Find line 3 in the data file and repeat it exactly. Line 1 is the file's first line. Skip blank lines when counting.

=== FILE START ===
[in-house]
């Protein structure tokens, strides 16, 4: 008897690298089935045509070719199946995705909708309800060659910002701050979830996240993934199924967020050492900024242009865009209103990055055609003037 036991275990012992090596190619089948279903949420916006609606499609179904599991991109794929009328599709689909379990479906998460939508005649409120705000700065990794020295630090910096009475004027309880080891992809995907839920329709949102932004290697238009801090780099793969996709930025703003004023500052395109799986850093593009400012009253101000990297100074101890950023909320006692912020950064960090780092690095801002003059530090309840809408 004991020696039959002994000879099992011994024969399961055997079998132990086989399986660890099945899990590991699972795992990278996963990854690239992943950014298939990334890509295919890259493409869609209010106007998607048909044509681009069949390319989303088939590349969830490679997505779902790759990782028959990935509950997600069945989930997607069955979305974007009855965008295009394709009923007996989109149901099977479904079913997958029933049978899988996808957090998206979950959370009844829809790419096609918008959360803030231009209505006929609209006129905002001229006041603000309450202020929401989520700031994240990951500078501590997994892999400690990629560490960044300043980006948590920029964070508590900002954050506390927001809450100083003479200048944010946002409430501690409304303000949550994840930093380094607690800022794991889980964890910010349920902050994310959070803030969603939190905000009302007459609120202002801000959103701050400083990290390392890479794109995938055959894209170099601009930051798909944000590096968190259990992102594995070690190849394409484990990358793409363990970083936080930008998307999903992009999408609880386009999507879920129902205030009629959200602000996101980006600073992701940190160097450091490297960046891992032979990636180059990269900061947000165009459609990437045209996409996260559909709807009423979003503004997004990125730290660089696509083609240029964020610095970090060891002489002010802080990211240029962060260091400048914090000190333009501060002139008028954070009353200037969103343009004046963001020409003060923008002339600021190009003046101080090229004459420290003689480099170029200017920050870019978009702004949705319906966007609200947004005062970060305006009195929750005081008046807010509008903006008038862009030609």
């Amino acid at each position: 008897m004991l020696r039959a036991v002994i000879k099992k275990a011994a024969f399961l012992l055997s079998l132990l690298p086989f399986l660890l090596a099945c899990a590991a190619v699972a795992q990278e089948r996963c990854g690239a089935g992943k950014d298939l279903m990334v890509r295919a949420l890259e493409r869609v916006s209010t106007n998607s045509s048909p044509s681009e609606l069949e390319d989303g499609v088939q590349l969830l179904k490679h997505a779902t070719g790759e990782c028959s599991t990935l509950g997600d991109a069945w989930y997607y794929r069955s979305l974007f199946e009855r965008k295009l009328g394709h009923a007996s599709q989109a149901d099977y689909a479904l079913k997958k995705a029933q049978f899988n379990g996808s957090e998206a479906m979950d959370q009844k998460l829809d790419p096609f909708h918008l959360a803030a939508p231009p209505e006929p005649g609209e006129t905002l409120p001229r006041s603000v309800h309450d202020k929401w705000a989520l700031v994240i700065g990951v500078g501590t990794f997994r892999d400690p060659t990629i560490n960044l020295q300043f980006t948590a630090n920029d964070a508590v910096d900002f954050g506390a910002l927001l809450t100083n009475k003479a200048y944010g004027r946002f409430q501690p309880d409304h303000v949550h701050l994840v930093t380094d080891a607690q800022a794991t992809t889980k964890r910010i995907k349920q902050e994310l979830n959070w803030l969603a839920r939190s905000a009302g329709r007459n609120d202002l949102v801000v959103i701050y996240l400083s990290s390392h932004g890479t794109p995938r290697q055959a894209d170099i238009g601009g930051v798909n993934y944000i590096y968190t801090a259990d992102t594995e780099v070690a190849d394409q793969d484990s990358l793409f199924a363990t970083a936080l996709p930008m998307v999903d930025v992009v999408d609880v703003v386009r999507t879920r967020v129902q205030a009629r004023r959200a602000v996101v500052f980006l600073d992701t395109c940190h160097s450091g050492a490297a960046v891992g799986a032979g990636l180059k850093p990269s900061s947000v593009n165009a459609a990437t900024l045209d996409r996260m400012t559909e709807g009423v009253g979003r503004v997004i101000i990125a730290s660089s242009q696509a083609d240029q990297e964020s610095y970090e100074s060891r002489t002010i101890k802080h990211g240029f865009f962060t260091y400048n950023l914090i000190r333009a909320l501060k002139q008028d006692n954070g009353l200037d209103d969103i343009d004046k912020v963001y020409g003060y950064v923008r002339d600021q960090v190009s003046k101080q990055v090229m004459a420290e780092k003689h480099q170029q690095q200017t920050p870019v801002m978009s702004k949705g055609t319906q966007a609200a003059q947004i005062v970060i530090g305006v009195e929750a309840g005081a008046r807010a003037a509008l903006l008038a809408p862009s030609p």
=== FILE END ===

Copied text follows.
């Amino acid at each position: 008897m004991l020696r039959a036991v002994i000879k099992k275990a011994a024969f399961l012992l055997s079998l132990l690298p086989f399986l660890l090596a099945c899990a590991a190619v699972a795992q990278e089948r996963c990854g690239a089935g992943k950014d298939l279903m990334v890509r295919a949420l890259e493409r869609v916006s209010t106007n998607s045509s048909p044509s681009e609606l069949e390319d989303g499609v088939q590349l969830l179904k490679h997505a779902t070719g790759e990782c028959s599991t990935l509950g997600d991109a069945w989930y997607y794929r069955s979305l974007f199946e009855r965008k295009l009328g394709h009923a007996s599709q989109a149901d099977y689909a479904l079913k997958k995705a029933q049978f899988n379990g996808s957090e998206a479906m979950d959370q009844k998460l829809d790419p096609f909708h918008l959360a803030a939508p231009p209505e006929p005649g609209e006129t905002l409120p001229r006041s603000v309800h309450d202020k929401w705000a989520l700031v994240i700065g990951v500078g501590t990794f997994r892999d400690p060659t990629i560490n960044l020295q300043f980006t948590a630090n920029d964070a508590v910096d900002f954050g506390a910002l927001l809450t100083n009475k003479a200048y944010g004027r946002f409430q501690p309880d409304h303000v949550h701050l994840v930093t380094d080891a607690q800022a794991t992809t889980k964890r910010i995907k349920q902050e994310l979830n959070w803030l969603a839920r939190s905000a009302g329709r007459n609120d202002l949102v801000v959103i701050y996240l400083s990290s390392h932004g890479t794109p995938r290697q055959a894209d170099i238009g601009g930051v798909n993934y944000i590096y968190t801090a259990d992102t594995e780099v070690a190849d394409q793969d484990s990358l793409f199924a363990t970083a936080l996709p930008m998307v999903d930025v992009v999408d609880v703003v386009r999507t879920r967020v129902q205030a009629r004023r959200a602000v996101v500052f980006l600073d992701t395109c940190h160097s450091g050492a490297a960046v891992g799986a032979g990636l180059k850093p990269s900061s947000v593009n165009a459609a990437t900024l045209d996409r996260m400012t559909e709807g009423v009253g979003r503004v997004i101000i990125a730290s660089s242009q696509a083609d240029q990297e964020s610095y970090e100074s060891r002489t002010i101890k802080h990211g240029f865009f962060t260091y400048n950023l914090i000190r333009a909320l501060k002139q008028d006692n954070g009353l200037d209103d969103i343009d004046k912020v963001y020409g003060y950064v923008r002339d600021q960090v190009s003046k101080q990055v090229m004459a420290e780092k003689h480099q170029q690095q200017t920050p870019v801002m978009s702004k949705g055609t319906q966007a609200a003059q947004i005062v970060i530090g305006v009195e929750a309840g005081a008046r807010a003037a509008l903006l008038a809408p862009s030609p």